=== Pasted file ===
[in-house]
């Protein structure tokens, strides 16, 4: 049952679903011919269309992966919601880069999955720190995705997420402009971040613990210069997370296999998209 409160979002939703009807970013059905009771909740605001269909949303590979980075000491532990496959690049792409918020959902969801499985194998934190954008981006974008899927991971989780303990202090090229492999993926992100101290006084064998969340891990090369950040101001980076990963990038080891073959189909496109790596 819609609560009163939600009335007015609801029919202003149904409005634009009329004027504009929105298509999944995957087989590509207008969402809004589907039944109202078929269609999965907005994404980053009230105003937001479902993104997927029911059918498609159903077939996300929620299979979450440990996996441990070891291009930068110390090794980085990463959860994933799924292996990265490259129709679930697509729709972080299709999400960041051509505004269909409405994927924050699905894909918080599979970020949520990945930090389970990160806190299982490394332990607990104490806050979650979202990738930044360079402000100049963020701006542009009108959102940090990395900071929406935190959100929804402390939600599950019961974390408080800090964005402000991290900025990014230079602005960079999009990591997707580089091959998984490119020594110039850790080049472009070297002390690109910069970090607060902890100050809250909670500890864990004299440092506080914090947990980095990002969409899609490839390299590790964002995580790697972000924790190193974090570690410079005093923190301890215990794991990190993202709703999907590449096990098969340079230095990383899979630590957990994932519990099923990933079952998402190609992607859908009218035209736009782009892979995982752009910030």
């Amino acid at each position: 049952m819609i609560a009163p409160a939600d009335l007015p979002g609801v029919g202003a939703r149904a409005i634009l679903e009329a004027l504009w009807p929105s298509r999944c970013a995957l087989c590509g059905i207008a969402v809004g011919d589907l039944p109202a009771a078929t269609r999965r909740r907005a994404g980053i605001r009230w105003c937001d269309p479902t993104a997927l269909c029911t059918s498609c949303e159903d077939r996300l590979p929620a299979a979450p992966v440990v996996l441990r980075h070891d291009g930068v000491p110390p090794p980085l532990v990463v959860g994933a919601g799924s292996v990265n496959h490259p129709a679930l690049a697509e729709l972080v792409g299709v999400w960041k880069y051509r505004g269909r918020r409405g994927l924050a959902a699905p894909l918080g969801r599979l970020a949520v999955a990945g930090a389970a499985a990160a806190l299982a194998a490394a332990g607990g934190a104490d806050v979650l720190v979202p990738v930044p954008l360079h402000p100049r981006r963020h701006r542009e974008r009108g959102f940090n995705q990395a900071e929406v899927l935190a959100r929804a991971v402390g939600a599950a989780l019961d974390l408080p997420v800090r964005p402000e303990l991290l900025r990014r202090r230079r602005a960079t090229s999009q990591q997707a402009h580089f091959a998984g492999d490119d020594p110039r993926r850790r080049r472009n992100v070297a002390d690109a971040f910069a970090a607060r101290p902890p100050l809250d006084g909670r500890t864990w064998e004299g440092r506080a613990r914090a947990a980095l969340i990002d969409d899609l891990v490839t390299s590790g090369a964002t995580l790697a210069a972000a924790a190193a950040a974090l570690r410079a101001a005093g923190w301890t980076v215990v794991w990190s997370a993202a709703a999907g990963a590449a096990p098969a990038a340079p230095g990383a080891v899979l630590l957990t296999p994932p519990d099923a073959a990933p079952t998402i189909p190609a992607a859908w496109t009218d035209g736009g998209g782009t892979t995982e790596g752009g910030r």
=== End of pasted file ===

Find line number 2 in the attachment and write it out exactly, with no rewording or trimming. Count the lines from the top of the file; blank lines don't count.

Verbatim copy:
């Protein structure tokens, strides 16, 4: 049952679903011919269309992966919601880069999955720190995705997420402009971040613990210069997370296999998209 409160979002939703009807970013059905009771909740605001269909949303590979980075000491532990496959690049792409918020959902969801499985194998934190954008981006974008899927991971989780303990202090090229492999993926992100101290006084064998969340891990090369950040101001980076990963990038080891073959189909496109790596 819609609560009163939600009335007015609801029919202003149904409005634009009329004027504009929105298509999944995957087989590509207008969402809004589907039944109202078929269609999965907005994404980053009230105003937001479902993104997927029911059918498609159903077939996300929620299979979450440990996996441990070891291009930068110390090794980085990463959860994933799924292996990265490259129709679930697509729709972080299709999400960041051509505004269909409405994927924050699905894909918080599979970020949520990945930090389970990160806190299982490394332990607990104490806050979650979202990738930044360079402000100049963020701006542009009108959102940090990395900071929406935190959100929804402390939600599950019961974390408080800090964005402000991290900025990014230079602005960079999009990591997707580089091959998984490119020594110039850790080049472009070297002390690109910069970090607060902890100050809250909670500890864990004299440092506080914090947990980095990002969409899609490839390299590790964002995580790697972000924790190193974090570690410079005093923190301890215990794991990190993202709703999907590449096990098969340079230095990383899979630590957990994932519990099923990933079952998402190609992607859908009218035209736009782009892979995982752009910030």